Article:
online: 24 july 2002

23 july 2002 men as climbing animals

20:03 A windy evening beneath half-clouded sky. Only a few people walking or running. Voices of men shouting to each other from a large tree in which they are climbing.

Is tree-climbing becoming popular again after fifty to a hundred years in which it wasn't? In my father's time boys collected bird's eggs which they climbed for. If tree-climbing is becoming popular again I see it as part of the huge process of men refinding their place in the world - after the devaluation of muscular strength in industry.

I expect there will soon be developed climbing shoes and gloves, or even powered prostheses (Limbo 90?*), which will enable people to climb any large tree or building. Burglars also. When I look at the claws and feet of say squirrels, or cats, compared with those of say rabbits or dogs, I am surprised to see how small a difference there is between feet which can climb and those which cannot.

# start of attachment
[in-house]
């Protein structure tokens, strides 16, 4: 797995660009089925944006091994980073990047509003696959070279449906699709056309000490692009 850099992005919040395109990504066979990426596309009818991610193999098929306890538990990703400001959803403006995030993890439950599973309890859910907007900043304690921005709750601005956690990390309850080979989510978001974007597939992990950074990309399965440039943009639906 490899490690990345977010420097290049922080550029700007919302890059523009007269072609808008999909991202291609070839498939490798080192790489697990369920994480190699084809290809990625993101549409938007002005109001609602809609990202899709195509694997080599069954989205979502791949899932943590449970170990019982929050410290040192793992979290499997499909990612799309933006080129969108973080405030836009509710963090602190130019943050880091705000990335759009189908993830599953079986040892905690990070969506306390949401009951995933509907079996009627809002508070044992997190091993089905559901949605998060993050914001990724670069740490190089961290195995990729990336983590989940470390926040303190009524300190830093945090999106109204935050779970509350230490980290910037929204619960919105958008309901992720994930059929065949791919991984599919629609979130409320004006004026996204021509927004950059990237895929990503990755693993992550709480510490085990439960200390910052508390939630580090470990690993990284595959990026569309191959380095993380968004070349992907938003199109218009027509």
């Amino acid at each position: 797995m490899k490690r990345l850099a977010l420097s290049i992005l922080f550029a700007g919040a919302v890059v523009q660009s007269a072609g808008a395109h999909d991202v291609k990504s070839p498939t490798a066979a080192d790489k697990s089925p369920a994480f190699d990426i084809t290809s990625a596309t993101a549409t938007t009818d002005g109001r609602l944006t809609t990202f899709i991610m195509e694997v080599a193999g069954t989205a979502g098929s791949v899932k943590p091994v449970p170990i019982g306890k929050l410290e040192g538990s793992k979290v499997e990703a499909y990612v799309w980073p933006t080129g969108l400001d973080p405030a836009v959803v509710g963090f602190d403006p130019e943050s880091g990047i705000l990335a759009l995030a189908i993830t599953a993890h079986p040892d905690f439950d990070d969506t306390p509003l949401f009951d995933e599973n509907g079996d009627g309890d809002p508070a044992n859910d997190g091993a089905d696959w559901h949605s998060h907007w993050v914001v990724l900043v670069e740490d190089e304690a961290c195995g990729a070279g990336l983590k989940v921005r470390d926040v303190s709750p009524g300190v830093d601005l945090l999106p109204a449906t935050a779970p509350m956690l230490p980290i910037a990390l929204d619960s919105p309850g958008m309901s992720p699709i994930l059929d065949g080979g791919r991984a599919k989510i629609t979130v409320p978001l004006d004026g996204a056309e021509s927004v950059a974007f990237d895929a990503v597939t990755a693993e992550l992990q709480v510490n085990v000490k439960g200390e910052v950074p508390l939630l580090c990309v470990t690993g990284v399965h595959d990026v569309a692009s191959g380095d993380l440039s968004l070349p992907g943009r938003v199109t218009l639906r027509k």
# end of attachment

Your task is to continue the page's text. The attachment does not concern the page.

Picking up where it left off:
But the men in the tree were climbing with ordinary hands and shoes, plus muscles and nervous systems that they have trained to climb without the fear or the muscular weakness that stop me climbing.

And now two young men in outdoor vests and crash helmets climb the steep slope beside me on mountain bicycles. Part of the same process - the post-industrial revolution.

That's a good title for the book I should be writing - or perhaps I am writing it?

*Limbo 90is the name of a science-fiction novel by Bernard Wolfe (Penguin Books, Harmondsworth 1961) in which the elite people have arms and legs amputated so as to be fitted with powerful prostheses.

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© 2002 john chris jones

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